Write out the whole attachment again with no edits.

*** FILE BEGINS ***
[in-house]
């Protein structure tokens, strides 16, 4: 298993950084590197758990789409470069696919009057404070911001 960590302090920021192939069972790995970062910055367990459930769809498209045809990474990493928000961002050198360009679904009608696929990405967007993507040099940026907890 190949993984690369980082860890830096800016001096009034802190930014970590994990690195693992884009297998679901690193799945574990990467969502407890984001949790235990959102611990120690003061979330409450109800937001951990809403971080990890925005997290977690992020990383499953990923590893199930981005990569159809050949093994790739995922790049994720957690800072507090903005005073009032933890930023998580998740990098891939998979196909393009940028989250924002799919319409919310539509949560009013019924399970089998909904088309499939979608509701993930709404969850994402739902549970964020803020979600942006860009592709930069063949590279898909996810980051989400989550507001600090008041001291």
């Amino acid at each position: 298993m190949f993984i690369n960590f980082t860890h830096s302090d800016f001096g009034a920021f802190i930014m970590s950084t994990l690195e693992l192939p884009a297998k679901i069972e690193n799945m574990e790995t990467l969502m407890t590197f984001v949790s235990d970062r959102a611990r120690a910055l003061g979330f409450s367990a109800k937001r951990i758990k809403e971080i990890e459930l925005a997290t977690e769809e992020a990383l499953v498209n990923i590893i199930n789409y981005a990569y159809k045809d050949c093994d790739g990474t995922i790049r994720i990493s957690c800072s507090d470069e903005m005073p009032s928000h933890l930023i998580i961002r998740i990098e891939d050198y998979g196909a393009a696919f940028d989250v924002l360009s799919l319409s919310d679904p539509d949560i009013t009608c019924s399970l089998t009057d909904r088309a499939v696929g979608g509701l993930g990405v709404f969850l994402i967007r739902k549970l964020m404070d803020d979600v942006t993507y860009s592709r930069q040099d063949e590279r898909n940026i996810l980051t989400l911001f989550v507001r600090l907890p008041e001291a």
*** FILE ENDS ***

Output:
[in-house]
């Protein structure tokens, strides 16, 4: 298993950084590197758990789409470069696919009057404070911001 960590302090920021192939069972790995970062910055367990459930769809498209045809990474990493928000961002050198360009679904009608696929990405967007993507040099940026907890 190949993984690369980082860890830096800016001096009034802190930014970590994990690195693992884009297998679901690193799945574990990467969502407890984001949790235990959102611990120690003061979330409450109800937001951990809403971080990890925005997290977690992020990383499953990923590893199930981005990569159809050949093994790739995922790049994720957690800072507090903005005073009032933890930023998580998740990098891939998979196909393009940028989250924002799919319409919310539509949560009013019924399970089998909904088309499939979608509701993930709404969850994402739902549970964020803020979600942006860009592709930069063949590279898909996810980051989400989550507001600090008041001291």
């Amino acid at each position: 298993m190949f993984i690369n960590f980082t860890h830096s302090d800016f001096g009034a920021f802190i930014m970590s950084t994990l690195e693992l192939p884009a297998k679901i069972e690193n799945m574990e790995t990467l969502m407890t590197f984001v949790s235990d970062r959102a611990r120690a910055l003061g979330f409450s367990a109800k937001r951990i758990k809403e971080i990890e459930l925005a997290t977690e769809e992020a990383l499953v498209n990923i590893i199930n789409y981005a990569y159809k045809d050949c093994d790739g990474t995922i790049r994720i990493s957690c800072s507090d470069e903005m005073p009032s928000h933890l930023i998580i961002r998740i990098e891939d050198y998979g196909a393009a696919f940028d989250v924002l360009s799919l319409s919310d679904p539509d949560i009013t009608c019924s399970l089998t009057d909904r088309a499939v696929g979608g509701l993930g990405v709404f969850l994402i967007r739902k549970l964020m404070d803020d979600v942006t993507y860009s592709r930069q040099d063949e590279r898909n940026i996810l980051t989400l911001f989550v507001r600090l907890p008041e001291a």